Joyce got a call from her incarcerated father, 63-year-old Ronald Pursley, on Saturday, May 8. He had fallen and broken six ribs. He was spitting blood, and the nurse had told him his old MRSA infection was back.

Then silence. For days, she called the prison and the hospital trying to find out more. Nobody from KDOC returned her numerous frantic voicemails, and the hospital said they had no record of him there.

It was not until Wednesday that a surgeon from KU Med called her – her father had suffered a collapsed lung and underwent surgery. Two chest tubes were inserted. They were trying to prevent pneumonia, given his current lung condition and the elderly man’s other preexisting medical issues.

 When she finally got through to the prison, an operator told her the warden and chief officer had denied visitation or even a phone call. Ronald would “need to be at death’s door” before they would allow her and the family to visit, even though they were right up the street.

The ACLU of Kansas filed an application for functional incapacitation for Ronald back in January, even before his most recent medical incident this month.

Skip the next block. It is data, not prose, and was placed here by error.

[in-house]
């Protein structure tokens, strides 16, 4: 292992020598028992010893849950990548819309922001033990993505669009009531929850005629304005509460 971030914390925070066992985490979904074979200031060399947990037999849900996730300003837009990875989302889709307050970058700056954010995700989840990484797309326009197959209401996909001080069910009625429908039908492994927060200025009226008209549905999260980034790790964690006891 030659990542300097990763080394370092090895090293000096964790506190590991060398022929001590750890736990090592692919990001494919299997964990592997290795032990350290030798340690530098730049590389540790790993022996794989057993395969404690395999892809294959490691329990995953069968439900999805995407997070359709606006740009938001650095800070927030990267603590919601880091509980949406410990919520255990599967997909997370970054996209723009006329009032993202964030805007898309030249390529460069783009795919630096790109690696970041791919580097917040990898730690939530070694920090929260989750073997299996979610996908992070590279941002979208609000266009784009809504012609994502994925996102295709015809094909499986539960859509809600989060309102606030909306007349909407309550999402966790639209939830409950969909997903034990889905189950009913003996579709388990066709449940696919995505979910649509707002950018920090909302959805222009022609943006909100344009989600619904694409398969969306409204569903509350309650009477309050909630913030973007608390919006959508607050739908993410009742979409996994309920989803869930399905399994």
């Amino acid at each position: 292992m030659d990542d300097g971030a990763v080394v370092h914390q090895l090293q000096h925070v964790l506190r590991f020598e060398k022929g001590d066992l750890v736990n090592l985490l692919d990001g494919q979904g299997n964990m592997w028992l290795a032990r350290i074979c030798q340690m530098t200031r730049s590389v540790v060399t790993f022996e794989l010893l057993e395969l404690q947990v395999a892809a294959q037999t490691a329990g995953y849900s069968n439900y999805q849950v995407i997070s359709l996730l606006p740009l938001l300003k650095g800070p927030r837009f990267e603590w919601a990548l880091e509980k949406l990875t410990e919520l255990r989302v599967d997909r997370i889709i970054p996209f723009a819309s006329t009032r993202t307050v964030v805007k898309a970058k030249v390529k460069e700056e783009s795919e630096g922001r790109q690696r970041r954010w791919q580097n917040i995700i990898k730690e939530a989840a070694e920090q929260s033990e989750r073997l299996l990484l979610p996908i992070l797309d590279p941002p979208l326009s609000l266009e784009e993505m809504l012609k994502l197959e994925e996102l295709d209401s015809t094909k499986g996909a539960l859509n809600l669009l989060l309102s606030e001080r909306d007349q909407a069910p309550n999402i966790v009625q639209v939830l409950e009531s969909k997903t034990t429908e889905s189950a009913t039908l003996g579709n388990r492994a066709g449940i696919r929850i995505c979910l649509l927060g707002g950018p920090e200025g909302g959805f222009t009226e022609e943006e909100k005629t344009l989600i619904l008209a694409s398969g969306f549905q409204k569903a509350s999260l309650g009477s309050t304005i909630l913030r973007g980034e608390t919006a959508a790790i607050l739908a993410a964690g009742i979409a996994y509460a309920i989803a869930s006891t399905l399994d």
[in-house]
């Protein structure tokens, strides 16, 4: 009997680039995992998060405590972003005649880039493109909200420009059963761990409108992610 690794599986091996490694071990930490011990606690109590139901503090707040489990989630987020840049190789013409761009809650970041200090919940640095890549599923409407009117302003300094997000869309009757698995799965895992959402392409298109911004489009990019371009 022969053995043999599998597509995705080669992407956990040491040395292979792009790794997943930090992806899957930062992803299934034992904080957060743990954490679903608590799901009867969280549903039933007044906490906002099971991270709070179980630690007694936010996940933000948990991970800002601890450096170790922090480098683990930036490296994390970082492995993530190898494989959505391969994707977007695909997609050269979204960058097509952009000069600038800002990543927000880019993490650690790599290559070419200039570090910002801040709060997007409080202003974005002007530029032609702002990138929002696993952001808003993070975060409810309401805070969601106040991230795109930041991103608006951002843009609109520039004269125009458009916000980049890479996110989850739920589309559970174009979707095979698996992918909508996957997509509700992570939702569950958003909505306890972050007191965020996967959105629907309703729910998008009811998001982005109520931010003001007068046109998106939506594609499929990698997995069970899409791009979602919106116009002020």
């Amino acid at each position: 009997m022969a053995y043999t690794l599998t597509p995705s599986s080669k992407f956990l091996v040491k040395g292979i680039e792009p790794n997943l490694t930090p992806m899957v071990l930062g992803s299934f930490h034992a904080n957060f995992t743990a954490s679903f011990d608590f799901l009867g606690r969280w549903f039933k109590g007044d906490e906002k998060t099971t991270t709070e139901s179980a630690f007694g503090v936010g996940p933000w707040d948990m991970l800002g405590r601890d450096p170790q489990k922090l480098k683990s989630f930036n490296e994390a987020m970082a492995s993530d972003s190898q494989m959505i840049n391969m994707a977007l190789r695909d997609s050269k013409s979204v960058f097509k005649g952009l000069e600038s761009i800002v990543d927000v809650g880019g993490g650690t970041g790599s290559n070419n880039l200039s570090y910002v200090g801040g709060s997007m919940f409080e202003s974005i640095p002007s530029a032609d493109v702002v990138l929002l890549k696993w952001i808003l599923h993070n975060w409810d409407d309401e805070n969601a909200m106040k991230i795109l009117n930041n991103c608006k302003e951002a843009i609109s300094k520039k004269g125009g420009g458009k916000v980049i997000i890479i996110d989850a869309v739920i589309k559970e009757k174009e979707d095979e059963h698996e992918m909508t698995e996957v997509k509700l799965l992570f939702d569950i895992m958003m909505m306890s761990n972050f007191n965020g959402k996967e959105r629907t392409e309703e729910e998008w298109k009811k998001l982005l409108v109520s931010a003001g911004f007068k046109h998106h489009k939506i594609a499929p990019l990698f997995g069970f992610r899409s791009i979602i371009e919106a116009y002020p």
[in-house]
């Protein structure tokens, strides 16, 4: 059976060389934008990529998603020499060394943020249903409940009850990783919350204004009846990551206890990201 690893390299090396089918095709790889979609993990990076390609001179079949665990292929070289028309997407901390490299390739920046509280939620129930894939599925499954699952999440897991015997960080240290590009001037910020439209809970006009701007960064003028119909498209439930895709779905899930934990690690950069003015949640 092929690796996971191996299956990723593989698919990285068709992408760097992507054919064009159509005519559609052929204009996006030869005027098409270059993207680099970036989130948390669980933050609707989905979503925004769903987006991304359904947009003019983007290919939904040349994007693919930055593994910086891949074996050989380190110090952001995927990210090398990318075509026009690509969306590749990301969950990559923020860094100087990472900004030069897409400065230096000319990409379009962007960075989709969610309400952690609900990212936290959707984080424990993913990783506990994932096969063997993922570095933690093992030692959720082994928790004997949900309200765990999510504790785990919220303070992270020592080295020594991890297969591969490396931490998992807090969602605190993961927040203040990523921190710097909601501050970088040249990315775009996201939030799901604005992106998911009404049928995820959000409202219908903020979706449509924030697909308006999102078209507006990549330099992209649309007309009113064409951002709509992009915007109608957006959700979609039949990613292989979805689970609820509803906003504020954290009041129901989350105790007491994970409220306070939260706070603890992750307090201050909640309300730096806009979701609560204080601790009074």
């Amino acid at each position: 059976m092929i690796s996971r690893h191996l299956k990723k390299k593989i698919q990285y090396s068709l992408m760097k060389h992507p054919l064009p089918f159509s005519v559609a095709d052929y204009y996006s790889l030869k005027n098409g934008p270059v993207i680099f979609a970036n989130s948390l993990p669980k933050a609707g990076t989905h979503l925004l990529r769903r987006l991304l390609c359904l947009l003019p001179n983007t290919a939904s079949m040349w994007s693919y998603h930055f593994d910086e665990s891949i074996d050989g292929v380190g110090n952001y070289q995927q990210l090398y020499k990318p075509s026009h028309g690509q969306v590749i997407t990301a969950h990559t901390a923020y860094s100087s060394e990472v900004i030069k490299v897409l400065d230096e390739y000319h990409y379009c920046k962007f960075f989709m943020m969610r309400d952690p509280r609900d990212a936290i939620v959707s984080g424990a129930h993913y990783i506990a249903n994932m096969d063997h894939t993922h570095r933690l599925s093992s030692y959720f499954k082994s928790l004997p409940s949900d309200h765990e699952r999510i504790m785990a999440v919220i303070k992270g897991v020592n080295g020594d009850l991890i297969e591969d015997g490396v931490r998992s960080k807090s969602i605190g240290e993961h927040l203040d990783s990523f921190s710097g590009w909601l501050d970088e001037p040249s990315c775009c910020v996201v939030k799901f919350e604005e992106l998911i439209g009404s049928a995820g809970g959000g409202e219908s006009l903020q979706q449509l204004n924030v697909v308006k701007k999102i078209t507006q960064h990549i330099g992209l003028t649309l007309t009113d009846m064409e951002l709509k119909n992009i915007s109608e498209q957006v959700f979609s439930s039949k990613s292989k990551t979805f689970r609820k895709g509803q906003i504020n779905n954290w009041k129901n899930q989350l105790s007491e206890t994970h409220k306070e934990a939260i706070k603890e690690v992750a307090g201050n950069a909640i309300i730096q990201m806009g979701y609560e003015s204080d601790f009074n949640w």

At the time of his application last year, he’d suffered from congestive heart failure and heart attack history.

He has hypertension and a painful, life-threatening umbilical hernia. In March of 2020, he lost sight in his right eye. In April, he developed severe testicular pain and has had difficulty urinating. The same month, he tested positive for MRSA, an ongoing condition for him.

Despite these challenges, the Lansing Correctional Facility warden last month denied his application for release due to functional incapacitation.

Ron is slated for release on October 25, 2021. The bulk of his sentence is over and his health is failing— what purpose does it serve to keep him from medical care and his family as he toils?

In so many Petitions of the Week, we cover the suffering of the incarcerated, but this update from Joyce Pursley gives a new window into the cruelty inmates and their families sometimes endure.

The governor could unite Ronald Pursley with his family and allow him to seek proper medical care through clemency; KDOC could do the same through the functional incapacitation process.

Use these tools for what they were designed to do; use these tools for the safety of Ronald Pursley.